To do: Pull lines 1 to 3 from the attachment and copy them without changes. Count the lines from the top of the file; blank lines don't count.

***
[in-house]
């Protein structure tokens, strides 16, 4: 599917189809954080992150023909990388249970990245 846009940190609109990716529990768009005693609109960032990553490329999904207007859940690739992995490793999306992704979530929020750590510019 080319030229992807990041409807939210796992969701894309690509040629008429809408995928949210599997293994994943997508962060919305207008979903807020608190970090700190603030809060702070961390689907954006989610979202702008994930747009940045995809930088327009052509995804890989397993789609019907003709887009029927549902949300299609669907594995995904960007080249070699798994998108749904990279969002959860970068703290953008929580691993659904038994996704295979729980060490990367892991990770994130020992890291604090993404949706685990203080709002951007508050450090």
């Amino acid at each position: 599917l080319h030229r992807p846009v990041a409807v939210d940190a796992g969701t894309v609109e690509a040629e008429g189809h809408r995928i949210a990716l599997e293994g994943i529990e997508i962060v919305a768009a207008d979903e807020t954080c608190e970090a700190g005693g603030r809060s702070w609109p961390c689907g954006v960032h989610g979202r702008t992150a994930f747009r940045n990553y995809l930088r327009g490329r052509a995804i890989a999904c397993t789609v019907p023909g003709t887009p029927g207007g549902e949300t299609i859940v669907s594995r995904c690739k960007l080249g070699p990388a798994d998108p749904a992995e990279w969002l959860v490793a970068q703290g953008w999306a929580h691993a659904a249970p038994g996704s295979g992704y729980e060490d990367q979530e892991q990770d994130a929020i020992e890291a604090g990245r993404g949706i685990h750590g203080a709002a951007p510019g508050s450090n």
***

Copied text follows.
[in-house]
């Protein structure tokens, strides 16, 4: 599917189809954080992150023909990388249970990245 846009940190609109990716529990768009005693609109960032990553490329999904207007859940690739992995490793999306992704979530929020750590510019 080319030229992807990041409807939210796992969701894309690509040629008429809408995928949210599997293994994943997508962060919305207008979903807020608190970090700190603030809060702070961390689907954006989610979202702008994930747009940045995809930088327009052509995804890989397993789609019907003709887009029927549902949300299609669907594995995904960007080249070699798994998108749904990279969002959860970068703290953008929580691993659904038994996704295979729980060490990367892991990770994130020992890291604090993404949706685990203080709002951007508050450090």
């Amino acid at each position: 599917l080319h030229r992807p846009v990041a409807v939210d940190a796992g969701t894309v609109e690509a040629e008429g189809h809408r995928i949210a990716l599997e293994g994943i529990e997508i962060v919305a768009a207008d979903e807020t954080c608190e970090a700190g005693g603030r809060s702070w609109p961390c689907g954006v960032h989610g979202r702008t992150a994930f747009r940045n990553y995809l930088r327009g490329r052509a995804i890989a999904c397993t789609v019907p023909g003709t887009p029927g207007g549902e949300t299609i859940v669907s594995r995904c690739k960007l080249g070699p990388a798994d998108p749904a992995e990279w969002l959860v490793a970068q703290g953008w999306a929580h691993a659904a249970p038994g996704s295979g992704y729980e060490d990367q979530e892991q990770d994130a929020i020992e890291a604090g990245r993404g949706i685990h750590g203080a709002a951007p510019g508050s450090n």